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Dark Places by Gillian Flynn

Dark Places (edition 2009)

by Gillian Flynn

MembersReviewsPopularityAverage ratingMentions
4,3822951,121 (3.83)223
Title:Dark Places
Authors:Gillian Flynn
Info:Phoenix (2009), Kindle Edition, 370 pages
Collections:Read but unowned
Tags:mystery, thriller, USA, read in 2013

Work details

Dark Places: A Novel by Gillian Flynn

  1. 82
    Shutter Island by Dennis Lehane (kraaivrouw)
  2. 30
    In Cold Blood by Truman Capote (Anonymous user)
    Anonymous user: Dark Places was undoubtedly influenced by In Cold Blood, but brings an interesting form of storytelling to superficially similar plot lines.
  3. 20
    In the Woods by Tana French (BookshelfMonstrosity)
    BookshelfMonstrosity: These psychological suspense novels feature characters who, as young children, witness horrible crimes and must now revisit their painful pasts to discover the truth. The stories are fast paced, chilling, and atmospheric.
  4. 31
    Gone Girl by Gillian Flynn (becksdakex)
  5. 10
    Reconstructing Amelia by Kimberly McCreight (BookshelfMonstrosity)
    BookshelfMonstrosity: These intricately plotted, fast paced and suspenseful murder mysteries feature young women struggling with dark family secrets and intense drama. Both expertly switch between past and present to slowly reveal disturbing truths.
  6. 21
    The Secret History by Donna Tartt (SomeGuyInVirginia)
  7. 10
    A Field of Darkness by Cornelia Read (RidgewayGirl)
    RidgewayGirl: A similarly troubled protagonist and an equally tensely-plotted and well written mystery.
  8. 10
    Every Dead Thing by John Connolly (kraaivrouw)
  9. 21
    Salem Falls by Jodi Picoult (VictoriaPL)
  10. 00
    Sharp Objects by Gillian Flynn (sturlington)
  11. 00
    The Fault Tree by Louise Ure (RidgewayGirl)
  12. 01
    The Dark Rose by Erin Kelly (amyblue)
    amyblue: Both books have a strong sense of place, compelling main characters and involve both a present day and a past story. Also both are very intricately plotted thrillers.

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» See also 223 mentions

English (283)  Dutch (5)  French (2)  German (2)  Italian (1)  Danish (1)  Catalan (1)  All (295)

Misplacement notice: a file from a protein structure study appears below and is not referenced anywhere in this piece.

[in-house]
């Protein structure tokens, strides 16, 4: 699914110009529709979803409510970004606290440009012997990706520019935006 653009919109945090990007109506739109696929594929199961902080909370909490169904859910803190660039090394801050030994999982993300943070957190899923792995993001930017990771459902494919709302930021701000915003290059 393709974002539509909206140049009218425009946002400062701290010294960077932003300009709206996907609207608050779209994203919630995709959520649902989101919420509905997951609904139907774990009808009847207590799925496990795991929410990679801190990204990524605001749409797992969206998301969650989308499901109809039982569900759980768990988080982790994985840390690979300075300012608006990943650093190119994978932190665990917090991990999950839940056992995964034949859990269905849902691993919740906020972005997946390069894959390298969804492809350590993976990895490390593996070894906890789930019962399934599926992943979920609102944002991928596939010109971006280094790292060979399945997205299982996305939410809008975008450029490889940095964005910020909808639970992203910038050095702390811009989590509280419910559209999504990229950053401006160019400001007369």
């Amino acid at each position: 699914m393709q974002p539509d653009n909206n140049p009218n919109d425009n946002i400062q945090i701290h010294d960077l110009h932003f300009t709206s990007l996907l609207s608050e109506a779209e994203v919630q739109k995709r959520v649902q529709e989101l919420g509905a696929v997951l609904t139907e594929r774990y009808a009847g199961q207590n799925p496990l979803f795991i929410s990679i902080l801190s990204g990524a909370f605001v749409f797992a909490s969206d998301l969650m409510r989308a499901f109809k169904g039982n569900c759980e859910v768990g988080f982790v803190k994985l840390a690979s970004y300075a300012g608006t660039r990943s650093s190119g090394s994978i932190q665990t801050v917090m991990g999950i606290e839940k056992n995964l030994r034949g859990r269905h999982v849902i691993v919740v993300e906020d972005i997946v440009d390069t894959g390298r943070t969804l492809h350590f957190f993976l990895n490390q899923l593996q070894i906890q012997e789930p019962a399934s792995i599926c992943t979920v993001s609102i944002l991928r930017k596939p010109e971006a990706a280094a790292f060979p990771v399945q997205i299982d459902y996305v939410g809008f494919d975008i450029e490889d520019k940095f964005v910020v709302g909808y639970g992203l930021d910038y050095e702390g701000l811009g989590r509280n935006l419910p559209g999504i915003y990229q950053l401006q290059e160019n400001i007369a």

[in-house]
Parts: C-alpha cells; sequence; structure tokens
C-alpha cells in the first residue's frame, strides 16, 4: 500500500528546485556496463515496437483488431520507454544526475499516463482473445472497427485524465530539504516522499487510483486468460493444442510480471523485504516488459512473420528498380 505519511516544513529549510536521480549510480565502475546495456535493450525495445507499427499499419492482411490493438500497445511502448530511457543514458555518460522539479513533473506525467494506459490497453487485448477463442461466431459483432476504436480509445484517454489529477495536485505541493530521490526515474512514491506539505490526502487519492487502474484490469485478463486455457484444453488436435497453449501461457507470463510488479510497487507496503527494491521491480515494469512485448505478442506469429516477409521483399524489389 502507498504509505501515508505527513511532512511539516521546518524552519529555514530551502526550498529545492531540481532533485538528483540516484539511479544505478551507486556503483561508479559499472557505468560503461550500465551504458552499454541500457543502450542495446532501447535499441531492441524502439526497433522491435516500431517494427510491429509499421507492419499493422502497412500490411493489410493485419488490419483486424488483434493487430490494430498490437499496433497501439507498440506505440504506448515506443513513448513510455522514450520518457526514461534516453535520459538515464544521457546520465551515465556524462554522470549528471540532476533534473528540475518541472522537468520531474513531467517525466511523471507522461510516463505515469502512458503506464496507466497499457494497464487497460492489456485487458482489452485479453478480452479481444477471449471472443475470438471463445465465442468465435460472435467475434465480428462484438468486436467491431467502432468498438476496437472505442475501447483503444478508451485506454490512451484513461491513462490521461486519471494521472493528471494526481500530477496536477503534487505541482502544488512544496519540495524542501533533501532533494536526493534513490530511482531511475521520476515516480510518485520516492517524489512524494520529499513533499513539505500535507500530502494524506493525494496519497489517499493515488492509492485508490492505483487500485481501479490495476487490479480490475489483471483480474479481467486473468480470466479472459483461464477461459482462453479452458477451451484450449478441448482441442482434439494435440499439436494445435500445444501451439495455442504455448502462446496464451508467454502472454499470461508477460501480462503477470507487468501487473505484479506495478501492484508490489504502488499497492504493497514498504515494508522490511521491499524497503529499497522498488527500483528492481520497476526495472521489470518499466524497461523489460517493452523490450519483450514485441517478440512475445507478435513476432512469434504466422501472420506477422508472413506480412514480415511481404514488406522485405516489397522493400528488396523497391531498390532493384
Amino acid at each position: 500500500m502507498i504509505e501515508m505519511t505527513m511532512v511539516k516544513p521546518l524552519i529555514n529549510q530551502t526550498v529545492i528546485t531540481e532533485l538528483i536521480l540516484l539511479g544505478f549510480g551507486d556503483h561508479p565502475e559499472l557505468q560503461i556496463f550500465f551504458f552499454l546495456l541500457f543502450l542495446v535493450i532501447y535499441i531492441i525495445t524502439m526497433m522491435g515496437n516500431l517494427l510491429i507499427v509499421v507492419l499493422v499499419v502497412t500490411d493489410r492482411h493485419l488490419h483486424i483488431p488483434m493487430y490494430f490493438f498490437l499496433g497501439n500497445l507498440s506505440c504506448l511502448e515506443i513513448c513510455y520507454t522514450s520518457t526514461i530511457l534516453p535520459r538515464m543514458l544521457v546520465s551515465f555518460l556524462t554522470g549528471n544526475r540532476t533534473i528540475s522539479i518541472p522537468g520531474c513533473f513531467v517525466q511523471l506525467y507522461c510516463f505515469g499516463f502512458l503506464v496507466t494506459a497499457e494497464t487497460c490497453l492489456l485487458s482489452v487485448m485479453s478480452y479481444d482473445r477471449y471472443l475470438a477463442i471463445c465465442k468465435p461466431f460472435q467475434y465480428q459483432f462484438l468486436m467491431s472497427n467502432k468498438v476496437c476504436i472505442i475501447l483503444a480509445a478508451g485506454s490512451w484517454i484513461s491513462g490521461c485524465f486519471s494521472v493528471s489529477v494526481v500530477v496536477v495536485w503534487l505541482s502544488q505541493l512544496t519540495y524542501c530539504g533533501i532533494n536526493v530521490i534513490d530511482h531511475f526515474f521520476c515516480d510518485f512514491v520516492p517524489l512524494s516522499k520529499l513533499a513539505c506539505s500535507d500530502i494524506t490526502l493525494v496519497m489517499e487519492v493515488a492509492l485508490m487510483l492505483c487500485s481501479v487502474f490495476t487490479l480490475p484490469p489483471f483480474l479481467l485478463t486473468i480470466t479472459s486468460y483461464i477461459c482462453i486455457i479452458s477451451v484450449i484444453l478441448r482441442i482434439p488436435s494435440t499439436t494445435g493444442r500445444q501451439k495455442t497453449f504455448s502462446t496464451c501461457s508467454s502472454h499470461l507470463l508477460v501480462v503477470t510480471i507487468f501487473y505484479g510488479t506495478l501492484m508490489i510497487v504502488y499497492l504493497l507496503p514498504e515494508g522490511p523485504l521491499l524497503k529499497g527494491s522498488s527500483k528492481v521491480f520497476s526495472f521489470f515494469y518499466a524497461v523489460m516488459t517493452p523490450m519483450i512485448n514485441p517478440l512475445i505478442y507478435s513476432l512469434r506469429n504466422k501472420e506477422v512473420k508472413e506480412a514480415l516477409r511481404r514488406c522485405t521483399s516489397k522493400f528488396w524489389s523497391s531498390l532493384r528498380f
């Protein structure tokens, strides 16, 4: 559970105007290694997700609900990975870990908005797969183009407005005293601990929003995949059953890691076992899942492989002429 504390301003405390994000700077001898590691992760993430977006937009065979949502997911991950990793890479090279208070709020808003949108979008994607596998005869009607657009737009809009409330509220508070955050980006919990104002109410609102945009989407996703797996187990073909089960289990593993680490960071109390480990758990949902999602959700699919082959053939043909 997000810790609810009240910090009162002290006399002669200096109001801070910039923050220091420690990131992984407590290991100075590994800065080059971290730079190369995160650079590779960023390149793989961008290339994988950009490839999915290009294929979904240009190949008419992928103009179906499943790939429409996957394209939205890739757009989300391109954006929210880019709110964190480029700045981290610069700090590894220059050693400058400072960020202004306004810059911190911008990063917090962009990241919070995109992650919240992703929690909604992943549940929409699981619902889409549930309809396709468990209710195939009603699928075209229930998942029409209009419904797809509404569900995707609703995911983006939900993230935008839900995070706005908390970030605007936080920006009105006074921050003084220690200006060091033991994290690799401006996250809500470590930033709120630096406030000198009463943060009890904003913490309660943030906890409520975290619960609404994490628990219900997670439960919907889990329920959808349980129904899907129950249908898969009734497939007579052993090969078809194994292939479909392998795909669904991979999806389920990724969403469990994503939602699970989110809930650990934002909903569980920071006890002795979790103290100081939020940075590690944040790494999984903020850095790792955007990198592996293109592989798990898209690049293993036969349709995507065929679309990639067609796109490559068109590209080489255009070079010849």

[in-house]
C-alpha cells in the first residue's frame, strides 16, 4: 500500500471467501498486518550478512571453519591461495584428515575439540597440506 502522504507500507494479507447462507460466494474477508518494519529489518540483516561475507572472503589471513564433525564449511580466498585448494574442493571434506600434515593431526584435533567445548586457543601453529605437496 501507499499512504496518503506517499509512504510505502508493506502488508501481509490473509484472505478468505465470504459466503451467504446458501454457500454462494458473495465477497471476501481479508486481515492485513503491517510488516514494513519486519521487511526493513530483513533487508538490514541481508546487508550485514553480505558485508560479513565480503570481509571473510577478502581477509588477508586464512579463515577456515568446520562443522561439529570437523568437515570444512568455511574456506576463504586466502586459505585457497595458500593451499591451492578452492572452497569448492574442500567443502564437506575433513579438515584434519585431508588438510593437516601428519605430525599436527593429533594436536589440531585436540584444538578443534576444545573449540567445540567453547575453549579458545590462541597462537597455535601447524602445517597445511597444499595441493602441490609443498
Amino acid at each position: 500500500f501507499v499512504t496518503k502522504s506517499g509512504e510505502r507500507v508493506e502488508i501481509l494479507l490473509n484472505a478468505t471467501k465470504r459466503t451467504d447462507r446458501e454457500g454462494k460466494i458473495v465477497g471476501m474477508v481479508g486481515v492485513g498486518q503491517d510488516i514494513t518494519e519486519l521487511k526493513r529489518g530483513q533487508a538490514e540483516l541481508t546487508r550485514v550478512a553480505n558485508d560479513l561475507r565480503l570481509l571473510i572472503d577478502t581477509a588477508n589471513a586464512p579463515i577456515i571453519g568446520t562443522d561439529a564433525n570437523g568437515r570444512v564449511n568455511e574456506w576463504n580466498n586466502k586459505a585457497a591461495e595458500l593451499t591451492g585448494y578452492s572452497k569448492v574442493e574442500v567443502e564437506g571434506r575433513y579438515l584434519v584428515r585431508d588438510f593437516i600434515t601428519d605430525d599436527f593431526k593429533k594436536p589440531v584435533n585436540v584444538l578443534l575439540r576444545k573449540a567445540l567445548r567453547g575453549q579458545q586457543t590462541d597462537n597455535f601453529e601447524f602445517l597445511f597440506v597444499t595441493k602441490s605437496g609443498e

Showing 1-5 of 283 (next | show all)
Damn. This was a well-written book that I enjoyed reading. I mean, it’s all kinds of messed up, but it’s interesting, and I don’t think the outcome is at all obvious. It all makes sense, when you think about it.

Libby Day is the sole surviving daughter of the Day family, three members of which were murdered in early January 1985. Her brother was convicted of the crime based partly on her testimony; she (a seven-year-old) testified that she saw him do it. As essentially an orphan (her dad faded in and out of her life) being raised by her aunt, she came into money at 18, thanks to people who had donated to a fund on her behalf when her story was in the news.

The catalyst for the story in this book is that Libby is out of money now, and has to figure out how to get some. She’s never really worked, and doesn’t want to. She comes across a letter from one of those true crime groups to see if she’d be willing to talk to them, with the understanding that they would pay her. Seeing a way to make some money, she agrees, and the story goes from there.

Like I said, this was a book that I enjoyed reading. It was a book that made me choose the elliptical over a run (because I can read on a machine), and the bus over a ride from a friend because that meant 30 uninterrupted minutes with the book. I also read and enjoyed Gone Girl, and I appreciate that Ms. Flynn creates characters that aren’t awesome, and that are sort of (really) flawed. It’s interesting. ( )
  ASKelmore | Jul 9, 2017 |
An excellent page turner! Dark Places isn't just any other mystery novel. It's well written and unpredictable, even though my guess early on as to what had happened was somewhat close. A fine story! And creepy, too. It's undoubtedly worth the read if you are a fan of modern literature! ( )
  omgully | Jul 6, 2017 |